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Intensive field vegetable production is an important economic sector in Flanders. Several vegetable crops are harvested in a vegetative stage when high daily N uptake rates are achieved leaving behind soils with considerable N content. Vegetable crop residues take a particular position relative to arable crops due to often large amounts of biomass with a high N content left behind on the field. Vegetable crop residues have been found to mineralize rapidly even at low soil temperatures. These factors cause intensive vegetable rotations to be prone to nitrate leaching during winter. In order to obtain water quality objectives set by the nitrate directive three field experiments are set up to evaluate the potential of alternative crop rotations to reduce nitrate leaching during winter. The first alternative crop rotation examines the inclusion of Italian ryegrass (Lolium multiflorum) in cauliflower (Brassica oleracea var. botrytis) rotations. During the following spring the grass is harvested and a new cauliflower crop is planted. The second alternative crop rotation examines the use of two cover crops (Italian ryegrass or winter wheat (Secale cereale)) after a cauliflower crop. However in contrast to the first alternative rotation the cover crop will be incorporated during spring instead of harvested. Both alternative rotations are compared with a standard cauliflower – cauliflower rotation. The vegetable crop residues are treated in a conventional manner, namely being left on the field and incorporated. Results and findings of the first season will be presented at the symposium.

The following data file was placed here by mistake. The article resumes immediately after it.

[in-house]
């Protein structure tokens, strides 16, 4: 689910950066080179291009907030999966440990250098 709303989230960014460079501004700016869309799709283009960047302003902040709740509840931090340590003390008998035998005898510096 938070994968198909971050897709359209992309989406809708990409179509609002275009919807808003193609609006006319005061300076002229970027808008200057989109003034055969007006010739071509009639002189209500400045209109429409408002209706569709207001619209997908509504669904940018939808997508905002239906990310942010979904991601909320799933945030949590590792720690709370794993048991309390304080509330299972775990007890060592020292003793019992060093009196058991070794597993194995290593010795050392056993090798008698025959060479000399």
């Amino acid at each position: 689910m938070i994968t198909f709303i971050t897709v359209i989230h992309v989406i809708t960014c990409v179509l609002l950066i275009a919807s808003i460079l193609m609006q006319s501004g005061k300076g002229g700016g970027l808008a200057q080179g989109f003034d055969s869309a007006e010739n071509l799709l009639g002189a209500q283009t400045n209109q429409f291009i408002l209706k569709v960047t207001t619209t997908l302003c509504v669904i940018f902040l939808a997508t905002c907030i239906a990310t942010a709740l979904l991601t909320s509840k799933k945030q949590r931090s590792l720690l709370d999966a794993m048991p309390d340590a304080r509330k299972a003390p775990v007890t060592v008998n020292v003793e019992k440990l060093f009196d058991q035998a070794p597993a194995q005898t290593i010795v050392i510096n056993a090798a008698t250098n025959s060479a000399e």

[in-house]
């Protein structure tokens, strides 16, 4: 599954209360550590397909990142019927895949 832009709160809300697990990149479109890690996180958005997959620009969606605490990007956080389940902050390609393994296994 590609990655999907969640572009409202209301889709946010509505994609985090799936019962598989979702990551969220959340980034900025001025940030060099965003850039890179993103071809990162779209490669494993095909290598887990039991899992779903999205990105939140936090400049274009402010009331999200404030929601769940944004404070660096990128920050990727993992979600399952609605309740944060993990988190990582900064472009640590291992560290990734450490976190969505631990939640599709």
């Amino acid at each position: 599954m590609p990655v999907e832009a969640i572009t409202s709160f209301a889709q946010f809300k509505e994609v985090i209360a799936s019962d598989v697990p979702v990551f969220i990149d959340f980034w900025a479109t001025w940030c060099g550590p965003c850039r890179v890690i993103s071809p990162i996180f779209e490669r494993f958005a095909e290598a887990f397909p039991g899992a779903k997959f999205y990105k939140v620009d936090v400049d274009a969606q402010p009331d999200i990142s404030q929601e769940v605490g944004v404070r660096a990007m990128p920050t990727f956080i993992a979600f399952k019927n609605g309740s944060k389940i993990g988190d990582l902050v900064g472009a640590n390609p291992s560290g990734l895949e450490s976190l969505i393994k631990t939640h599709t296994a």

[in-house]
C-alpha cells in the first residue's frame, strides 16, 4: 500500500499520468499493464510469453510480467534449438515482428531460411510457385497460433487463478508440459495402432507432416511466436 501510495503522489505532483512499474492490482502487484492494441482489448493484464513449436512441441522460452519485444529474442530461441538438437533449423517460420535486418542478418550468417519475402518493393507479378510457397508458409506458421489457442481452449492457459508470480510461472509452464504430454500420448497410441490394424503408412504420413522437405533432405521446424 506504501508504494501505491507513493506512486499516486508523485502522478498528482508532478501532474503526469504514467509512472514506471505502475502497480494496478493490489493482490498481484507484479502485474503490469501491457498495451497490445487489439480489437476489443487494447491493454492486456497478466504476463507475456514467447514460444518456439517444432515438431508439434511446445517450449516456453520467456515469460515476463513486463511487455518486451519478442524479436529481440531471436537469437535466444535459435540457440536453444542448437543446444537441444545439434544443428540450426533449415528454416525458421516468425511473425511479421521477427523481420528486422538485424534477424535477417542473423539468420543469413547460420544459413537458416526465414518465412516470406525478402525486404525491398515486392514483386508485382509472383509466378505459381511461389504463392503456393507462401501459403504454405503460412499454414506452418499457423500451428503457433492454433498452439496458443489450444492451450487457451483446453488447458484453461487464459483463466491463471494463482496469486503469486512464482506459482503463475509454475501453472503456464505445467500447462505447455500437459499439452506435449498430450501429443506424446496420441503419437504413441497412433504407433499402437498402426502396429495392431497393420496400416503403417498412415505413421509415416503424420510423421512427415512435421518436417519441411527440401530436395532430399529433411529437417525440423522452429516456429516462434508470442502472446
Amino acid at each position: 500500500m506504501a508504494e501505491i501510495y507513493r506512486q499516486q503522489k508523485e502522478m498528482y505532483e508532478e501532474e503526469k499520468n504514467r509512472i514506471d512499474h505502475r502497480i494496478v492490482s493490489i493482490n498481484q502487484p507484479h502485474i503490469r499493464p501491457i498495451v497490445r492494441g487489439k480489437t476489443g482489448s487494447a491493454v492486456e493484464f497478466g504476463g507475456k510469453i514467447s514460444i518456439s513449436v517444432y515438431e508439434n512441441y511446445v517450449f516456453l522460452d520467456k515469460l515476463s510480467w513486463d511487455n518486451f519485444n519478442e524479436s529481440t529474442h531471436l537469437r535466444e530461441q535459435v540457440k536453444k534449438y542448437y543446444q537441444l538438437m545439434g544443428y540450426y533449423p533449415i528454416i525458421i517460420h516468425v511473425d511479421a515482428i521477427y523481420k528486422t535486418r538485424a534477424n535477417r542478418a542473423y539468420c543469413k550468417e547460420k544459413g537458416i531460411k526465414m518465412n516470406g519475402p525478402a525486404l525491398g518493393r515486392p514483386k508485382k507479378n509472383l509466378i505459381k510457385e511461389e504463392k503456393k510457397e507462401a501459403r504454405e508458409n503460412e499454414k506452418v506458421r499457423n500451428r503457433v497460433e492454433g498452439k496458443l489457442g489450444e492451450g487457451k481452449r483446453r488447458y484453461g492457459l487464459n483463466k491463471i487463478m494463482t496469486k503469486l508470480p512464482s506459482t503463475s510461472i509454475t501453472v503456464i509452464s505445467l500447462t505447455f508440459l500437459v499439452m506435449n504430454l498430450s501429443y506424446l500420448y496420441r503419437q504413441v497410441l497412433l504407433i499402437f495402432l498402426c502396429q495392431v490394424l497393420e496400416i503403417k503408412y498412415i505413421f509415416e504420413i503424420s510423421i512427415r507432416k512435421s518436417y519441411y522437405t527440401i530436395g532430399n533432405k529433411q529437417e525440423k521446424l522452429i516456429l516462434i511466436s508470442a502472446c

|Title of host publication||NUTRIHORT: Book of Abstracts : Nutrient management, innovative techniques and nutrient legislation in intensive horticulture for an improved water quality|
|Number of pages||1|
|Publication status||Published - 16-Sep-2013|
|Event||Nutrihort - Gent, Belgium|
Duration: 16-Sep-2013 → 18-Sep-2013
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